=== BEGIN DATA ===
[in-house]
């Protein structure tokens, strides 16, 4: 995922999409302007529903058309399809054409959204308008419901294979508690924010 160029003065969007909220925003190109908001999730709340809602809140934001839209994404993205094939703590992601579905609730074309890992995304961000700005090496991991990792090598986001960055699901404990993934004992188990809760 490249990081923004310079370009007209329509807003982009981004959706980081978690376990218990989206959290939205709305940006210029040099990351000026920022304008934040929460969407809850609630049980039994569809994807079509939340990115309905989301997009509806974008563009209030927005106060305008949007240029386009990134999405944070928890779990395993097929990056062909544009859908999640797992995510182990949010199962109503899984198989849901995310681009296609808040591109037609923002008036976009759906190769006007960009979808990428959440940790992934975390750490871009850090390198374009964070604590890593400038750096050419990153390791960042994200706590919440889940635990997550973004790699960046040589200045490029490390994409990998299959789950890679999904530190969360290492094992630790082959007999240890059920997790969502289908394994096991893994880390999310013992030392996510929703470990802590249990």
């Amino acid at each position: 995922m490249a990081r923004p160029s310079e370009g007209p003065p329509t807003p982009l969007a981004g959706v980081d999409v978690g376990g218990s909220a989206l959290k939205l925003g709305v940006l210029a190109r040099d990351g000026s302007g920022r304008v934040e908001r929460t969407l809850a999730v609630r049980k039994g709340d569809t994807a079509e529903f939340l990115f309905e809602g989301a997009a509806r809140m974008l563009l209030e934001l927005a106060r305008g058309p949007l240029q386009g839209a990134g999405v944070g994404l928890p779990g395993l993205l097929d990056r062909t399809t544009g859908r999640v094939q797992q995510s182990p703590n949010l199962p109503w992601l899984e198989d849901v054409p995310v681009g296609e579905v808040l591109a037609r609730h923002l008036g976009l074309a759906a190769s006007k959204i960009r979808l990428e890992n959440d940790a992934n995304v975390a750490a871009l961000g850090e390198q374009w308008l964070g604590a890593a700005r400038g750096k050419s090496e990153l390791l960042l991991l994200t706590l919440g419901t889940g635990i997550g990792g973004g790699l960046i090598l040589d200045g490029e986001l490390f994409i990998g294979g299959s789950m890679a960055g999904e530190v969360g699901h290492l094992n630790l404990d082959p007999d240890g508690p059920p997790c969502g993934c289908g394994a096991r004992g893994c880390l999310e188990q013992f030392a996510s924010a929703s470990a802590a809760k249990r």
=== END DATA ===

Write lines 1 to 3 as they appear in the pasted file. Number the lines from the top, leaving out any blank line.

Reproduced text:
[in-house]
């Protein structure tokens, strides 16, 4: 995922999409302007529903058309399809054409959204308008419901294979508690924010 160029003065969007909220925003190109908001999730709340809602809140934001839209994404993205094939703590992601579905609730074309890992995304961000700005090496991991990792090598986001960055699901404990993934004992188990809760 490249990081923004310079370009007209329509807003982009981004959706980081978690376990218990989206959290939205709305940006210029040099990351000026920022304008934040929460969407809850609630049980039994569809994807079509939340990115309905989301997009509806974008563009209030927005106060305008949007240029386009990134999405944070928890779990395993097929990056062909544009859908999640797992995510182990949010199962109503899984198989849901995310681009296609808040591109037609923002008036976009759906190769006007960009979808990428959440940790992934975390750490871009850090390198374009964070604590890593400038750096050419990153390791960042994200706590919440889940635990997550973004790699960046040589200045490029490390994409990998299959789950890679999904530190969360290492094992630790082959007999240890059920997790969502289908394994096991893994880390999310013992030392996510929703470990802590249990």
């Amino acid at each position: 995922m490249a990081r923004p160029s310079e370009g007209p003065p329509t807003p982009l969007a981004g959706v980081d999409v978690g376990g218990s909220a989206l959290k939205l925003g709305v940006l210029a190109r040099d990351g000026s302007g920022r304008v934040e908001r929460t969407l809850a999730v609630r049980k039994g709340d569809t994807a079509e529903f939340l990115f309905e809602g989301a997009a509806r809140m974008l563009l209030e934001l927005a106060r305008g058309p949007l240029q386009g839209a990134g999405v944070g994404l928890p779990g395993l993205l097929d990056r062909t399809t544009g859908r999640v094939q797992q995510s182990p703590n949010l199962p109503w992601l899984e198989d849901v054409p995310v681009g296609e579905v808040l591109a037609r609730h923002l008036g976009l074309a759906a190769s006007k959204i960009r979808l990428e890992n959440d940790a992934n995304v975390a750490a871009l961000g850090e390198q374009w308008l964070g604590a890593a700005r400038g750096k050419s090496e990153l390791l960042l991991l994200t706590l919440g419901t889940g635990i997550g990792g973004g790699l960046i090598l040589d200045g490029e986001l490390f994409i990998g294979g299959s789950m890679a960055g999904e530190v969360g699901h290492l094992n630790l404990d082959p007999d240890g508690p059920p997790c969502g993934c289908g394994a096991r004992g893994c880390l999310e188990q013992f030392a996510s924010a929703s470990a802590a809760k249990r």